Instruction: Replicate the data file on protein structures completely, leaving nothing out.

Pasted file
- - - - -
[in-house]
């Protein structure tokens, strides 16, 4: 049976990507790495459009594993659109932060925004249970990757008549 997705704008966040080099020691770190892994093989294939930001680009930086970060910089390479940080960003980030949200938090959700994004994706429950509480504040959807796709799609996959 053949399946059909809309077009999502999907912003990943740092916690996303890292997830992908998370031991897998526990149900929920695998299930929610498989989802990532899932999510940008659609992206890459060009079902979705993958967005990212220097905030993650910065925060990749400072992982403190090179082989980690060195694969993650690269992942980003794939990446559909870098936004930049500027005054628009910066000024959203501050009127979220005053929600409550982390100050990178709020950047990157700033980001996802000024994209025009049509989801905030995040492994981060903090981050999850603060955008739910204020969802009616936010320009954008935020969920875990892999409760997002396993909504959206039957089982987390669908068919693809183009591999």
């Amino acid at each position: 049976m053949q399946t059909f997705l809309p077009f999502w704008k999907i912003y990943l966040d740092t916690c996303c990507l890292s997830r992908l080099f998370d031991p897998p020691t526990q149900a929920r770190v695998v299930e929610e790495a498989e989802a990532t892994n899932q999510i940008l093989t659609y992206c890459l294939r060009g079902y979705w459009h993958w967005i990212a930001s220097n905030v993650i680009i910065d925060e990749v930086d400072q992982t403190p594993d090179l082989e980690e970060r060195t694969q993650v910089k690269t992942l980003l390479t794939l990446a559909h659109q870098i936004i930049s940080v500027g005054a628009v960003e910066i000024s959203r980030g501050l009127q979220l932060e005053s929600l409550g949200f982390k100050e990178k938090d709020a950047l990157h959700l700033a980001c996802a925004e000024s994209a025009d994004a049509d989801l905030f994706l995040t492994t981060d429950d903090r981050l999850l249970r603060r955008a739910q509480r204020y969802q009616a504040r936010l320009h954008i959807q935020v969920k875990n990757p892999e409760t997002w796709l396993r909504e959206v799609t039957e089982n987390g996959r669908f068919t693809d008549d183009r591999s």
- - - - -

[in-house]
């Protein structure tokens, strides 16, 4: 049976990507790495459009594993659109932060925004249970990757008549 997705704008966040080099020691770190892994093989294939930001680009930086970060910089390479940080960003980030949200938090959700994004994706429950509480504040959807796709799609996959 053949399946059909809309077009999502999907912003990943740092916690996303890292997830992908998370031991897998526990149900929920695998299930929610498989989802990532899932999510940008659609992206890459060009079902979705993958967005990212220097905030993650910065925060990749400072992982403190090179082989980690060195694969993650690269992942980003794939990446559909870098936004930049500027005054628009910066000024959203501050009127979220005053929600409550982390100050990178709020950047990157700033980001996802000024994209025009049509989801905030995040492994981060903090981050999850603060955008739910204020969802009616936010320009954008935020969920875990892999409760997002396993909504959206039957089982987390669908068919693809183009591999």
């Amino acid at each position: 049976m053949q399946t059909f997705l809309p077009f999502w704008k999907i912003y990943l966040d740092t916690c996303c990507l890292s997830r992908l080099f998370d031991p897998p020691t526990q149900a929920r770190v695998v299930e929610e790495a498989e989802a990532t892994n899932q999510i940008l093989t659609y992206c890459l294939r060009g079902y979705w459009h993958w967005i990212a930001s220097n905030v993650i680009i910065d925060e990749v930086d400072q992982t403190p594993d090179l082989e980690e970060r060195t694969q993650v910089k690269t992942l980003l390479t794939l990446a559909h659109q870098i936004i930049s940080v500027g005054a628009v960003e910066i000024s959203r980030g501050l009127q979220l932060e005053s929600l409550g949200f982390k100050e990178k938090d709020a950047l990157h959700l700033a980001c996802a925004e000024s994209a025009d994004a049509d989801l905030f994706l995040t492994t981060d429950d903090r981050l999850l249970r603060r955008a739910q509480r204020y969802q009616a504040r936010l320009h954008i959807q935020v969920k875990n990757p892999e409760t997002w796709l396993r909504e959206v799609t039957e089982n987390g996959r669908f068919t693809d008549d183009r591999s």